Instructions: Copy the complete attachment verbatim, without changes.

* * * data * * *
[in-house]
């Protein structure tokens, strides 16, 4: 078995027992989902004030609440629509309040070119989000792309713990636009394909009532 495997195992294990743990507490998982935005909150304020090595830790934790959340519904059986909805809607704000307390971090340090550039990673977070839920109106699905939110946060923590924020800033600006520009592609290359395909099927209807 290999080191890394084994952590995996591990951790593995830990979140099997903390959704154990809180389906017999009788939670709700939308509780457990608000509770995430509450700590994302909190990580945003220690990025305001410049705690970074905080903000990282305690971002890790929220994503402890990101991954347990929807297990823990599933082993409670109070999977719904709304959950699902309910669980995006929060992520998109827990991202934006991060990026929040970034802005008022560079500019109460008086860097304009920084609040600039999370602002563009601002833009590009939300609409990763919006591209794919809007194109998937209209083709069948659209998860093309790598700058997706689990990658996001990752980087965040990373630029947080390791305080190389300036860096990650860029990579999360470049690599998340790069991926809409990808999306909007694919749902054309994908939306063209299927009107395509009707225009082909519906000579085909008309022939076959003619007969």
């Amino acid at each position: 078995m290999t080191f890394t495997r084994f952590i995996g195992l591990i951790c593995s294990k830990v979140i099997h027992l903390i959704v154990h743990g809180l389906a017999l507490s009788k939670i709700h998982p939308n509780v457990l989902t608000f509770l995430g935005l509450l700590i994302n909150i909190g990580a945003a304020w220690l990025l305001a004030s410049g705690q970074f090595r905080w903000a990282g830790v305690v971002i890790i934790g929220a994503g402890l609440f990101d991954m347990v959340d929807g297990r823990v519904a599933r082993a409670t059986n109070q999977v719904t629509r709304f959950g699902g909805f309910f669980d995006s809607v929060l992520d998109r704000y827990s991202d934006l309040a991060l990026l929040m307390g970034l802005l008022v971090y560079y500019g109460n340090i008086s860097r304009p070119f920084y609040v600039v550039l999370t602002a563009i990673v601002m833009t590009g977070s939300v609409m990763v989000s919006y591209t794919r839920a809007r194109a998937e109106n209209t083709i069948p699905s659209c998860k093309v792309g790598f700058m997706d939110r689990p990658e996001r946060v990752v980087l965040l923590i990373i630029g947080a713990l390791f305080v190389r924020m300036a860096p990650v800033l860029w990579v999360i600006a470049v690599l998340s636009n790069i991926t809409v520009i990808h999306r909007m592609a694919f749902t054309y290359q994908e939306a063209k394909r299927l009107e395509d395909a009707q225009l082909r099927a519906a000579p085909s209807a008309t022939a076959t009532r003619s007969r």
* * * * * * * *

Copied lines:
[in-house]
């Protein structure tokens, strides 16, 4: 078995027992989902004030609440629509309040070119989000792309713990636009394909009532 495997195992294990743990507490998982935005909150304020090595830790934790959340519904059986909805809607704000307390971090340090550039990673977070839920109106699905939110946060923590924020800033600006520009592609290359395909099927209807 290999080191890394084994952590995996591990951790593995830990979140099997903390959704154990809180389906017999009788939670709700939308509780457990608000509770995430509450700590994302909190990580945003220690990025305001410049705690970074905080903000990282305690971002890790929220994503402890990101991954347990929807297990823990599933082993409670109070999977719904709304959950699902309910669980995006929060992520998109827990991202934006991060990026929040970034802005008022560079500019109460008086860097304009920084609040600039999370602002563009601002833009590009939300609409990763919006591209794919809007194109998937209209083709069948659209998860093309790598700058997706689990990658996001990752980087965040990373630029947080390791305080190389300036860096990650860029990579999360470049690599998340790069991926809409990808999306909007694919749902054309994908939306063209299927009107395509009707225009082909519906000579085909008309022939076959003619007969």
């Amino acid at each position: 078995m290999t080191f890394t495997r084994f952590i995996g195992l591990i951790c593995s294990k830990v979140i099997h027992l903390i959704v154990h743990g809180l389906a017999l507490s009788k939670i709700h998982p939308n509780v457990l989902t608000f509770l995430g935005l509450l700590i994302n909150i909190g990580a945003a304020w220690l990025l305001a004030s410049g705690q970074f090595r905080w903000a990282g830790v305690v971002i890790i934790g929220a994503g402890l609440f990101d991954m347990v959340d929807g297990r823990v519904a599933r082993a409670t059986n109070q999977v719904t629509r709304f959950g699902g909805f309910f669980d995006s809607v929060l992520d998109r704000y827990s991202d934006l309040a991060l990026l929040m307390g970034l802005l008022v971090y560079y500019g109460n340090i008086s860097r304009p070119f920084y609040v600039v550039l999370t602002a563009i990673v601002m833009t590009g977070s939300v609409m990763v989000s919006y591209t794919r839920a809007r194109a998937e109106n209209t083709i069948p699905s659209c998860k093309v792309g790598f700058m997706d939110r689990p990658e996001r946060v990752v980087l965040l923590i990373i630029g947080a713990l390791f305080v190389r924020m300036a860096p990650v800033l860029w990579v999360i600006a470049v690599l998340s636009n790069i991926t809409v520009i990808h999306r909007m592609a694919f749902t054309y290359q994908e939306a063209k394909r299927l009107e395509d395909a009707q225009l082909r099927a519906a000579p085909s209807a008309t022939a076959t009532r003619s007969r």